In terms of media coverage, favoritism towards the Clinton campaign and against the Sanders campaign was especially pronounced. Up through December 2015, as Media Matters reported, on ABC News, out of “261 minutes devoted to campaign coverage [in 2015]… less than one minute… [had] specifically been for Sanders.” And, “in terms of stand-alone campaign stories” in 2015, there were “234 minutes for Trump, compared to 10 minutes for Sanders.” In addition, according to a New York Times study, Clinton got more than twice the amount of “free” coverage from the media than did Sanders. To add to that, an especially stark example of media bias against Sanders came on March 7th, when the Washington Post published a total of 16 anti-Sanders stories in 16 hours.

Coverage that Sanders did receive at the start of his campaign mainly brushed him aside as a possible thorn in the side of the inevitable nominee, but nothing too serious. Media figures deemed him “a long shot,” “a loon,” and “a socialist for God’s sake.” Such little and insincere coverage early on was clearly detrimental to his campaign’s start. Despite being able to amass quite a following on social media, Sanders could attract little attention from the mainstream crowd. As a recently published Harvard studydetails, “Less coverage of the Democratic side worked against Bernie Sanders’ efforts to make inroads on Clinton’s support. Sanders struggled to get badly needed press attention in the early going… Clinton got three times more coverage than he did.”

The media, it seems, certainly played their part in slanting the electoral process in Clinton’s favor, and, more notably, against Sanders’ efforts.

Election Fraud?

In early June, a paper was published by two students, one from a school in the Netherlands, the other from Stanford. They studied differences in results between states with paper trails and no paper trails as well as differences between exit polls and reported election results in a total of 31 states. Their conclusion reads as follows:

“Are we witnessing a dishonest election? Our first analysis showed that states wherein the voting outcomes are difficult to verify show far greater support for Secretary Clinton. Second, our examination of exit polling suggested large differences between the respondents that took the exit polls and the claimed voters in the final tally. Beyond these points, these irregular patterns of results did not exist in 2008. As such, as a whole, these data suggest that election fraud is occurring in the 2016 Democratic Party Presidential Primary election. This fraud has overwhelmingly benefited Secretary Clinton at the expense of Senator Sanders.”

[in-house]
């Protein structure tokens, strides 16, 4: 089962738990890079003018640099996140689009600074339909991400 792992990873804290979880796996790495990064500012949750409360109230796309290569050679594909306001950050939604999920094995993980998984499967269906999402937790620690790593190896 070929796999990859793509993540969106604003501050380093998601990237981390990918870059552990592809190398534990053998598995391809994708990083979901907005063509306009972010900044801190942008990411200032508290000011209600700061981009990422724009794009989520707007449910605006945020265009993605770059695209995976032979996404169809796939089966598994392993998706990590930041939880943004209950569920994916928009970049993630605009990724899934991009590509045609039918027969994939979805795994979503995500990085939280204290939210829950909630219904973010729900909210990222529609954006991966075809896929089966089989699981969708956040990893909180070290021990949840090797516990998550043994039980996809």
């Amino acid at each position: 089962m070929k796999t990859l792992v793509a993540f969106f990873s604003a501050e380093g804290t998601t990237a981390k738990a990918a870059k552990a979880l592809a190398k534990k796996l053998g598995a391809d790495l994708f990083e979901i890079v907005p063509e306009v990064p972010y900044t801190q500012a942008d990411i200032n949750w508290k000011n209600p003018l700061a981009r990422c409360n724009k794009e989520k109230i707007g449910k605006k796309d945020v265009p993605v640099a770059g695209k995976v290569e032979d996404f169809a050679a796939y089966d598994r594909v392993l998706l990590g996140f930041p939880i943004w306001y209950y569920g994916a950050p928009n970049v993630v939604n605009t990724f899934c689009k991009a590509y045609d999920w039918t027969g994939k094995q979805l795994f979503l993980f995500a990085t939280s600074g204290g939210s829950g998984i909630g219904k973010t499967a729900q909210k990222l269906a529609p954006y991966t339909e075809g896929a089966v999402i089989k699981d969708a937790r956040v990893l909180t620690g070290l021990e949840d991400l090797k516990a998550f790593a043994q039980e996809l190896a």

In addition, they included the following two graphs:

In reference to these findings, the authors detail, “the potential for election fraud in voting procedures is strongly related to enhanced electoral outcomes for Secretary Clinton. In the Appendix, we show that this relationship holds even above and beyond alternative explanations, including the prevailing political ideology and the changes in support over time.”

While the supposed election fraud cannot be traced to any specific source, it appears to point to a slanted, unfair and, all in all, rigged primary election.

The Debates

At the start of the primary season, Debbie Wasserman Schultz, the chairwoman of the DNC at the time, had laid out a schedule of six officially sanctioned debates. The candidates were disallowed from engaging in non sanctioned debates if they wanted to be able to take the stage at the sanctioned ones. Schultz’s bias had already been called out by people citing her involvement as co-Chair of Clinton’s campaign in 2008. As a result, many saw her limiting the number of debates to six as clear favoritism towards Clinton’s candidacy. It was well accepted that, due to Clinton’s name recognition and celebrity status, fewer debates would give her the upper hand while playing to the detriment of lesser known candidates such as Bernie Sanders.